from which it would use surrogate values to ascertain
Chengde's factors of production. Certain Oil Country
Tubular Goods from the People's Republic of China,
77 Fed. Reg. 34, 013 (Dep't of Commerce June 8, 2012)
("Preliminary Results"). In the Final
Results, as later amended, Commerce assigned Chengde a
dumping margin of 162.69%. Certain Oil Country Tubular
Goods from the People's Republic of China, 77 Fed.
Reg. 74, 644 (Dep't of Commerce Dec. 17, 2012)
("Final Results"), as amended by
Certain Oil Country Tubular Goods from the People's
Republic of China, 78 Fed. Reg. 9, 033 (Dep't of
Commerce Feb. 7, 2013). The Appellants appealed to the Trade
Court, raising three issues that are relevant in this appeal.
We provide further factual and procedural background for each
of those issues in turn.
first issue pertains to Commerce's valuation of steel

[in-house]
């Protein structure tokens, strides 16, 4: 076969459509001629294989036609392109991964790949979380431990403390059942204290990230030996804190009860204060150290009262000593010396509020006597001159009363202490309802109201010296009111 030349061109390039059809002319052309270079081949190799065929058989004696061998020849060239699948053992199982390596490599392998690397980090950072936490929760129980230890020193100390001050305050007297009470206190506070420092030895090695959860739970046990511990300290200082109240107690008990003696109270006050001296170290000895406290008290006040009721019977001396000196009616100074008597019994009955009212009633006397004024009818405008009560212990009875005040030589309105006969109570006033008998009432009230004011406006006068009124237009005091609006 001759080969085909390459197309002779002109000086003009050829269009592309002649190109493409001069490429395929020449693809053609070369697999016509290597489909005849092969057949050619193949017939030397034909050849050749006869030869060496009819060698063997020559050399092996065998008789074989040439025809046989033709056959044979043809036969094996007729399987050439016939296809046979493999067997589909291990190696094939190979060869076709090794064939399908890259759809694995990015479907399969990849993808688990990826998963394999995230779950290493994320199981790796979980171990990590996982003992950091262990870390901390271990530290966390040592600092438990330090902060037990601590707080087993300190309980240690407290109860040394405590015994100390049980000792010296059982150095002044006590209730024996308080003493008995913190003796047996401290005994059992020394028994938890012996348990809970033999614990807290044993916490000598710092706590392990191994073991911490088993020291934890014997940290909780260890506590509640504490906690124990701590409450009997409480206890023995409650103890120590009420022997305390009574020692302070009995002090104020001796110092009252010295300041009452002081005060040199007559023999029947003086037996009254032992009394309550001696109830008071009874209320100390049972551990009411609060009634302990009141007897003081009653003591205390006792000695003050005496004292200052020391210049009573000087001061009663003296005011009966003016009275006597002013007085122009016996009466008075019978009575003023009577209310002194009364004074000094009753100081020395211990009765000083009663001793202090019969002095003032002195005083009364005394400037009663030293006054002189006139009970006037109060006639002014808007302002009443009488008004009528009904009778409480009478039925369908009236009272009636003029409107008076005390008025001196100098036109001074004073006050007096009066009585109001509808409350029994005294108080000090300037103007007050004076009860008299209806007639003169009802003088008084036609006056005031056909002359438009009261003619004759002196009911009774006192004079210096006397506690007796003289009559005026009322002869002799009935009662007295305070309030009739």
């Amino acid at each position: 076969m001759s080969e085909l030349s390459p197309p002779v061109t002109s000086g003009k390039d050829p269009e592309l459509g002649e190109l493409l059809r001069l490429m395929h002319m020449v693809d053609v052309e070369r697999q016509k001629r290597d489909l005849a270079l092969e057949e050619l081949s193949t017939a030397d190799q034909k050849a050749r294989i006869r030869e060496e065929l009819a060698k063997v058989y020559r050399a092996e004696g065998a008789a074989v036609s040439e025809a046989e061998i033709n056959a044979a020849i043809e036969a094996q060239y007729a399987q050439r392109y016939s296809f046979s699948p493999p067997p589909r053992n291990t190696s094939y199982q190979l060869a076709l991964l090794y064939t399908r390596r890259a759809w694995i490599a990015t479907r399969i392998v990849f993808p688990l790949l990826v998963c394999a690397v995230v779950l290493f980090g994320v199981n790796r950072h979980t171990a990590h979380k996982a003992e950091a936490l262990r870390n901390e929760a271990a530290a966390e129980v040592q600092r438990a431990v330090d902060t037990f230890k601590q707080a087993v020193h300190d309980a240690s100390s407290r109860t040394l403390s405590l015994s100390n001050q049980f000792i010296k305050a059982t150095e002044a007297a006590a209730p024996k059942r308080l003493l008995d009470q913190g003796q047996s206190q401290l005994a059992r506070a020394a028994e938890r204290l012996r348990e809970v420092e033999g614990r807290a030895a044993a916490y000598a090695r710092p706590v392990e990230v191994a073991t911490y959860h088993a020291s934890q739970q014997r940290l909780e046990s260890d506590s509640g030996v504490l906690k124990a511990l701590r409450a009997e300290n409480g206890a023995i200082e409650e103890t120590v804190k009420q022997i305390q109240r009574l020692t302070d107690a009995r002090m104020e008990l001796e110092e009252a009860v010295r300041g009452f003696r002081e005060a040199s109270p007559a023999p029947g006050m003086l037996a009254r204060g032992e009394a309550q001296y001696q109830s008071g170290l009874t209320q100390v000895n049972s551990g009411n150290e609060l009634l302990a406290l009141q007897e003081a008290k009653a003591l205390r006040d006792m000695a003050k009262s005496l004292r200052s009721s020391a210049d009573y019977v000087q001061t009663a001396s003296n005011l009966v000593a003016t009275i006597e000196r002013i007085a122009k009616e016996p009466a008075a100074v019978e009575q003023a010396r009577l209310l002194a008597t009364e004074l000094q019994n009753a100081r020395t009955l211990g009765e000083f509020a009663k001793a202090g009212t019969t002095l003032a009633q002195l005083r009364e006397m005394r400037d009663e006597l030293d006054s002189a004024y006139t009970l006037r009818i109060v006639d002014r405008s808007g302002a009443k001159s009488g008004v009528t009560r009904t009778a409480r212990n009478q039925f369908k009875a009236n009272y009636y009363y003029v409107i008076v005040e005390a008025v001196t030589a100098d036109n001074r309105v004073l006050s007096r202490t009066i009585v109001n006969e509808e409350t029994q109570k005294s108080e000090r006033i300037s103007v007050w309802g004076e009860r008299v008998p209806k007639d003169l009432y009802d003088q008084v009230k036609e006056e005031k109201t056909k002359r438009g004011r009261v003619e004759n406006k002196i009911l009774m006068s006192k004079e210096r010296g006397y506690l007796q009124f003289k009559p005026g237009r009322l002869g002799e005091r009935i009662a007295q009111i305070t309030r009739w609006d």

billets used in the production of OCTG. Steel billets may be
composed of carbon steel or the more expensive alloy steel.
In its initial questionnaire, Commerce requested Chengde to
"[d]escribe each type and grade of material used in the
production process." J.A. 168. Chengde responded that it
consumed steel billets, and its counsel listed a Harmonized
Tariff Schedule ("HTS") subheading that covers
products of alloy steel as the proper tariff subheading for
its steel billets. J.A. 669.
then issued supplemental questionnaires, requesting sample
mill test certificates for various control numbers
("CONNUMs"). A CONNUM is a code used to identify
distinct products within the class of subject merchandise
under review. Chengde submitted the sample mill certificates.
J.A. 1720-25, 3161-71. Those certificates contained